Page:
Susceptibility of Phoenix roebelenii to Xylella fastidiosa
Jeger, Michael; Bragard, Claude; Caffier, David; Chatzivassiliou, Elisavet; Dehnen-Schmutz, Katharina; Gilioli, Gianni; Gregoire, Jean-Claude; Miret, Josep Anton Jaques; MacLeod, Alan; Navarro, Maria Navajas; Niere, Bjoern; Parnell, Stephen; Potting, Roel; Rafoss, Trond; Rossi, Vittorio; Urek, Gregor; Van Bruggen, Ariena; Van der Werf, Wopke; West, Jonathan; Winter, Stephan; Tramontini, Sara; Andueza, Miren; Candresse, Thierry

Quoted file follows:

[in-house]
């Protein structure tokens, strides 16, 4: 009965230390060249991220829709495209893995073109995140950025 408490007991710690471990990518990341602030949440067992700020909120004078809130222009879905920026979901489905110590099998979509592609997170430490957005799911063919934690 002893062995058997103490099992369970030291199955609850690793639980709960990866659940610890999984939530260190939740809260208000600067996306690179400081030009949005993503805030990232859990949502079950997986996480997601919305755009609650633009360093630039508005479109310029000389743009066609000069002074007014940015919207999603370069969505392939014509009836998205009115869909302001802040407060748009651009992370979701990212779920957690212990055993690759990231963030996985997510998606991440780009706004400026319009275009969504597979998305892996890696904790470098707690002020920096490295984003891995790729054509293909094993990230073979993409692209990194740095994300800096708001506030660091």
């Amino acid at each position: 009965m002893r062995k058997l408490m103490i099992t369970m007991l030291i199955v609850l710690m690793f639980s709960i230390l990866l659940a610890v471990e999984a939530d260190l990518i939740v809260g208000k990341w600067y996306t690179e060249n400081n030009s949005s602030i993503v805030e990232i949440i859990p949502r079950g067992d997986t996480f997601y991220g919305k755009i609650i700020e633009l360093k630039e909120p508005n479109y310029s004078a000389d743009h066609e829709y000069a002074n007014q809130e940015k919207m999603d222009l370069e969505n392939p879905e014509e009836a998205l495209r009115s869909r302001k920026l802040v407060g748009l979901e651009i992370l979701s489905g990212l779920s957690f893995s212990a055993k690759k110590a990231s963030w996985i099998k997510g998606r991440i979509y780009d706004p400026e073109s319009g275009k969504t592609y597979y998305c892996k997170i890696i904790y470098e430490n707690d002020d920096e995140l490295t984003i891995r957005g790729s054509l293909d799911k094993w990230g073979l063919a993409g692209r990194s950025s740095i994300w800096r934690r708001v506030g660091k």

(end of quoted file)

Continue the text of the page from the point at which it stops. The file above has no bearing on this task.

Following a request from the European Commission, the EFSA Plant Health Panel analysed a dossier submitted by Costa Rica Authorities to reach a conclusion on the host status of Phoenix roebelenii for Xylella fastidiosa. The Panel wishes first to stress the difficulties faced in providing compelling evidence for the non-susceptibility status of any particular plant species. The Panel acknowledges that the listing of P. roebelenii as a host of X. fastidiosa rests on a single report from California. Because isolation of X. fastidiosa from some hosts can be difficult, the Panel considers that the failure to isolate X. fastidiosa from P. roebelenii cannot be used to totally discard the detection of X. fastidiosa by ELISA and PCR. The Panel concludes that the detection of X. fastidiosa by two independent techniques provides sufficient evidence, although not totally conclusive, for the listing of P. roebelenii as a X. fastidiosa host plant. Concerning the survey data provided in the Costa Rican dossier, the Panel wishes to stress that such surveys cannot demonstrate the non-host status but can only provide a probability bound, upper estimate of the proportion of infected plants in the field. In the present case, and assuming all survey parameters to be optimal, the 95% confidence incidence threshold obtained is 0.2%, leaving the possibility that close to 25,000 P. roebelenii plants could be infected but undetected in the country. Accepting a scenario of local, non-systemic infection of P. roebelenii by X. fastidiosa would further increase uncertainties. In addition, the absence of data on the vector infection pressure further affects the ability to derive meaningful information on the P. roebelenii host status from the survey data. Appropriately conducted mechanical and/or vector-mediated inoculation experiments are critical to reach a more solid conclusion on the X. fastidiosa host status of P. roebelenii.